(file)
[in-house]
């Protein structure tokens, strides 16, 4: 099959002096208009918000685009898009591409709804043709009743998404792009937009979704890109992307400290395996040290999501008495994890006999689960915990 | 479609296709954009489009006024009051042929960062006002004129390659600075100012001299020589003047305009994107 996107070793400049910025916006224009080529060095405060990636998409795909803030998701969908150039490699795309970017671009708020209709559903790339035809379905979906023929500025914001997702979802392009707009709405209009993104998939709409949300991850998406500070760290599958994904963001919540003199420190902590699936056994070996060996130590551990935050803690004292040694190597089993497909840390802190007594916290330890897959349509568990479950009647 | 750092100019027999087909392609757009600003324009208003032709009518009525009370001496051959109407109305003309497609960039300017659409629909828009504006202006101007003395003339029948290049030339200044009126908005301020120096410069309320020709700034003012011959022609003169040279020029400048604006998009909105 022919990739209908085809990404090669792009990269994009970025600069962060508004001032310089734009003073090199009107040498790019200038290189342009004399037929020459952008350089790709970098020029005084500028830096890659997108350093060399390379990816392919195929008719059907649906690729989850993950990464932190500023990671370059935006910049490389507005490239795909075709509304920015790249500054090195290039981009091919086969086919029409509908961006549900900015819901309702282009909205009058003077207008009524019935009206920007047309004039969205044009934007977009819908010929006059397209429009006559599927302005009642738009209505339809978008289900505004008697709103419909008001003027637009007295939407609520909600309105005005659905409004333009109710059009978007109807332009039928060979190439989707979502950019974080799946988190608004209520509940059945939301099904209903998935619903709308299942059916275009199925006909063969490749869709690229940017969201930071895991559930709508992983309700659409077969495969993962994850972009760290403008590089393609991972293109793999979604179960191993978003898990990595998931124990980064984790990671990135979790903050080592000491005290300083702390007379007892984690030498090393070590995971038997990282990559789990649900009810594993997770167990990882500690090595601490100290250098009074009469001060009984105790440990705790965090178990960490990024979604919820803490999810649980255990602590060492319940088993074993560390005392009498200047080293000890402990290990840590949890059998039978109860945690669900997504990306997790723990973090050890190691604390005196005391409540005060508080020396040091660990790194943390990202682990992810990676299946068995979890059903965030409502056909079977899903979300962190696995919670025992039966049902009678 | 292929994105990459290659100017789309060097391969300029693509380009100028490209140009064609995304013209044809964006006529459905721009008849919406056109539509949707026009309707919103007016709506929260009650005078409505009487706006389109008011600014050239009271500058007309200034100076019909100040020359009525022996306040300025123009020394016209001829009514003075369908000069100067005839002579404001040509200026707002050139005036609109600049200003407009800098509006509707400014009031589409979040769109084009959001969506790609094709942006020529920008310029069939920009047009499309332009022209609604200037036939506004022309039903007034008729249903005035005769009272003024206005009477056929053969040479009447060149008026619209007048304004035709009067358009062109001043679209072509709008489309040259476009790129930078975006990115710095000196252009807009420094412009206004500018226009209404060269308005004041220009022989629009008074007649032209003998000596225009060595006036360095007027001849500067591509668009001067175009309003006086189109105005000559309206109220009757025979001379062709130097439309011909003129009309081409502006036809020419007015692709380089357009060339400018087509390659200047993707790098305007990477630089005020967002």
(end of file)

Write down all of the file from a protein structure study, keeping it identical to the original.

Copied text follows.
[in-house]
């Protein structure tokens, strides 16, 4: 099959002096208009918000685009898009591409709804043709009743998404792009937009979704890109992307400290395996040290999501008495994890006999689960915990 | 479609296709954009489009006024009051042929960062006002004129390659600075100012001299020589003047305009994107 996107070793400049910025916006224009080529060095405060990636998409795909803030998701969908150039490699795309970017671009708020209709559903790339035809379905979906023929500025914001997702979802392009707009709405209009993104998939709409949300991850998406500070760290599958994904963001919540003199420190902590699936056994070996060996130590551990935050803690004292040694190597089993497909840390802190007594916290330890897959349509568990479950009647 | 750092100019027999087909392609757009600003324009208003032709009518009525009370001496051959109407109305003309497609960039300017659409629909828009504006202006101007003395003339029948290049030339200044009126908005301020120096410069309320020709700034003012011959022609003169040279020029400048604006998009909105 022919990739209908085809990404090669792009990269994009970025600069962060508004001032310089734009003073090199009107040498790019200038290189342009004399037929020459952008350089790709970098020029005084500028830096890659997108350093060399390379990816392919195929008719059907649906690729989850993950990464932190500023990671370059935006910049490389507005490239795909075709509304920015790249500054090195290039981009091919086969086919029409509908961006549900900015819901309702282009909205009058003077207008009524019935009206920007047309004039969205044009934007977009819908010929006059397209429009006559599927302005009642738009209505339809978008289900505004008697709103419909008001003027637009007295939407609520909600309105005005659905409004333009109710059009978007109807332009039928060979190439989707979502950019974080799946988190608004209520509940059945939301099904209903998935619903709308299942059916275009199925006909063969490749869709690229940017969201930071895991559930709508992983309700659409077969495969993962994850972009760290403008590089393609991972293109793999979604179960191993978003898990990595998931124990980064984790990671990135979790903050080592000491005290300083702390007379007892984690030498090393070590995971038997990282990559789990649900009810594993997770167990990882500690090595601490100290250098009074009469001060009984105790440990705790965090178990960490990024979604919820803490999810649980255990602590060492319940088993074993560390005392009498200047080293000890402990290990840590949890059998039978109860945690669900997504990306997790723990973090050890190691604390005196005391409540005060508080020396040091660990790194943390990202682990992810990676299946068995979890059903965030409502056909079977899903979300962190696995919670025992039966049902009678 | 292929994105990459290659100017789309060097391969300029693509380009100028490209140009064609995304013209044809964006006529459905721009008849919406056109539509949707026009309707919103007016709506929260009650005078409505009487706006389109008011600014050239009271500058007309200034100076019909100040020359009525022996306040300025123009020394016209001829009514003075369908000069100067005839002579404001040509200026707002050139005036609109600049200003407009800098509006509707400014009031589409979040769109084009959001969506790609094709942006020529920008310029069939920009047009499309332009022209609604200037036939506004022309039903007034008729249903005035005769009272003024206005009477056929053969040479009447060149008026619209007048304004035709009067358009062109001043679209072509709008489309040259476009790129930078975006990115710095000196252009807009420094412009206004500018226009209404060269308005004041220009022989629009008074007649032209003998000596225009060595006036360095007027001849500067591509668009001067175009309003006086189109105005000559309206109220009757025979001379062709130097439309011909003129009309081409502006036809020419007015692709380089357009060339400018087509390659200047993707790098305007990477630089005020967002």